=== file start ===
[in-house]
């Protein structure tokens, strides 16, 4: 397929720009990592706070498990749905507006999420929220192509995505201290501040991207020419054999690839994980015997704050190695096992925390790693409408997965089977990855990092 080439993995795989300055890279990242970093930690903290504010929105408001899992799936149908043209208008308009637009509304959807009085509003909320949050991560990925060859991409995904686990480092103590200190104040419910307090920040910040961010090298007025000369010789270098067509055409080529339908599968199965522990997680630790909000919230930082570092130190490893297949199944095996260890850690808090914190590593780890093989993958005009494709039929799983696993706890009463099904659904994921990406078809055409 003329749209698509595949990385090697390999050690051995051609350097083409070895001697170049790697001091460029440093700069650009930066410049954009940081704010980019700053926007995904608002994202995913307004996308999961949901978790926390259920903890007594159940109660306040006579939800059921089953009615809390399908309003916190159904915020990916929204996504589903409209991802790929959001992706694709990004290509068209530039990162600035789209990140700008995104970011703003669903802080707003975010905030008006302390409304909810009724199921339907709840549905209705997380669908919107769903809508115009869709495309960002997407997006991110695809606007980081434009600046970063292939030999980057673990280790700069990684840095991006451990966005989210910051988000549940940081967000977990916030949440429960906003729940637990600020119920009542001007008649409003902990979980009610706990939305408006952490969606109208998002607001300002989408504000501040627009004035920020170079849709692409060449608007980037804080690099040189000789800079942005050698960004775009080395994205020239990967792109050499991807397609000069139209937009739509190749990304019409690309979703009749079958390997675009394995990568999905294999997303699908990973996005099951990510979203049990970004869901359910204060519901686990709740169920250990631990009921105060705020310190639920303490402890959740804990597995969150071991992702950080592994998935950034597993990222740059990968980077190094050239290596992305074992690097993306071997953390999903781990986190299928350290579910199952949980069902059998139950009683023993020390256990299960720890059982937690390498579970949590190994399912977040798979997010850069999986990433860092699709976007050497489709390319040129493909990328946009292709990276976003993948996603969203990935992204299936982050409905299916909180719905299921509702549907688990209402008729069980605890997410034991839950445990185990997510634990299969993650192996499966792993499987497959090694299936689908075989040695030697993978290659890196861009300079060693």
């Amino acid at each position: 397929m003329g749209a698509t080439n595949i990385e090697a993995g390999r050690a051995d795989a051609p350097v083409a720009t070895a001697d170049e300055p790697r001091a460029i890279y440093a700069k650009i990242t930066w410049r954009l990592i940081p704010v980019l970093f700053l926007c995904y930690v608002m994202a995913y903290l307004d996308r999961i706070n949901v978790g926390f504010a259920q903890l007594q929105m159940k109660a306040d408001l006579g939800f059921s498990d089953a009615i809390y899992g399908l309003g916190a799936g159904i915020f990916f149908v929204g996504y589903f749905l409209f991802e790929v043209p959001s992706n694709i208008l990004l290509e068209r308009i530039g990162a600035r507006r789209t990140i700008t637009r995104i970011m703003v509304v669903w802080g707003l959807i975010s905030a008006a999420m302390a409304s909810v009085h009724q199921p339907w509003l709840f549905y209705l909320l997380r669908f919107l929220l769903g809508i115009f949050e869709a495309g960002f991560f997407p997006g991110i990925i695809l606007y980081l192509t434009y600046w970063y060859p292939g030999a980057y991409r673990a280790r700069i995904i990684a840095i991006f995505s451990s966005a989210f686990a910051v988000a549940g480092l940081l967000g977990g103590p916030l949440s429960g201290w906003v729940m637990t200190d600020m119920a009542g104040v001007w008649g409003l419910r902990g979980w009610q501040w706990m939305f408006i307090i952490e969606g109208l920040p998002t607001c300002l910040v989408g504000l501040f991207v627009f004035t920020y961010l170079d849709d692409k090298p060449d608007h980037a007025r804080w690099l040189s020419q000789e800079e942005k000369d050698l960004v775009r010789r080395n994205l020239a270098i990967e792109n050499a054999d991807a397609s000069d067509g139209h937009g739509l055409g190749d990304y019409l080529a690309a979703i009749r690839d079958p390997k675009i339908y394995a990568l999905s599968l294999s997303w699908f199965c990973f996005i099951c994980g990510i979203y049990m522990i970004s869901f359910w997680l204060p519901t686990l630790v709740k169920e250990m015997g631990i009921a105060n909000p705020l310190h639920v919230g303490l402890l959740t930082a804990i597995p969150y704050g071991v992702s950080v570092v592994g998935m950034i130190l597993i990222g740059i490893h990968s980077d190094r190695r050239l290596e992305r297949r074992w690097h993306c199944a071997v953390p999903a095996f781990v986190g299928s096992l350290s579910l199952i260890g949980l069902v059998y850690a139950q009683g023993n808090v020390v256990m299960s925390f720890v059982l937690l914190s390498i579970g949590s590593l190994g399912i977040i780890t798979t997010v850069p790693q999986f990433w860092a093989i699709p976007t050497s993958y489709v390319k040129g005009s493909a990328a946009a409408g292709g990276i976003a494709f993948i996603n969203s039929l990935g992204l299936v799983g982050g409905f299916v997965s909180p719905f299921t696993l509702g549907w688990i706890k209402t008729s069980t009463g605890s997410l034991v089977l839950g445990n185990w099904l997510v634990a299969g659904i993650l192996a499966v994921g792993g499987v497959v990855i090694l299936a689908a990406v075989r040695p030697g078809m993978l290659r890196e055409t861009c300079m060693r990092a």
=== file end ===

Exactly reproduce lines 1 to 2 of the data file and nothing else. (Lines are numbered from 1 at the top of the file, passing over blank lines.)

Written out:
[in-house]
């Protein structure tokens, strides 16, 4: 397929720009990592706070498990749905507006999420929220192509995505201290501040991207020419054999690839994980015997704050190695096992925390790693409408997965089977990855990092 080439993995795989300055890279990242970093930690903290504010929105408001899992799936149908043209208008308009637009509304959807009085509003909320949050991560990925060859991409995904686990480092103590200190104040419910307090920040910040961010090298007025000369010789270098067509055409080529339908599968199965522990997680630790909000919230930082570092130190490893297949199944095996260890850690808090914190590593780890093989993958005009494709039929799983696993706890009463099904659904994921990406078809055409 003329749209698509595949990385090697390999050690051995051609350097083409070895001697170049790697001091460029440093700069650009930066410049954009940081704010980019700053926007995904608002994202995913307004996308999961949901978790926390259920903890007594159940109660306040006579939800059921089953009615809390399908309003916190159904915020990916929204996504589903409209991802790929959001992706694709990004290509068209530039990162600035789209990140700008995104970011703003669903802080707003975010905030008006302390409304909810009724199921339907709840549905209705997380669908919107769903809508115009869709495309960002997407997006991110695809606007980081434009600046970063292939030999980057673990280790700069990684840095991006451990966005989210910051988000549940940081967000977990916030949440429960906003729940637990600020119920009542001007008649409003902990979980009610706990939305408006952490969606109208998002607001300002989408504000501040627009004035920020170079849709692409060449608007980037804080690099040189000789800079942005050698960004775009080395994205020239990967792109050499991807397609000069139209937009739509190749990304019409690309979703009749079958390997675009394995990568999905294999997303699908990973996005099951990510979203049990970004869901359910204060519901686990709740169920250990631990009921105060705020310190639920303490402890959740804990597995969150071991992702950080592994998935950034597993990222740059990968980077190094050239290596992305074992690097993306071997953390999903781990986190299928350290579910199952949980069902059998139950009683023993020390256990299960720890059982937690390498579970949590190994399912977040798979997010850069999986990433860092699709976007050497489709390319040129493909990328946009292709990276976003993948996603969203990935992204299936982050409905299916909180719905299921509702549907688990209402008729069980605890997410034991839950445990185990997510634990299969993650192996499966792993499987497959090694299936689908075989040695030697993978290659890196861009300079060693």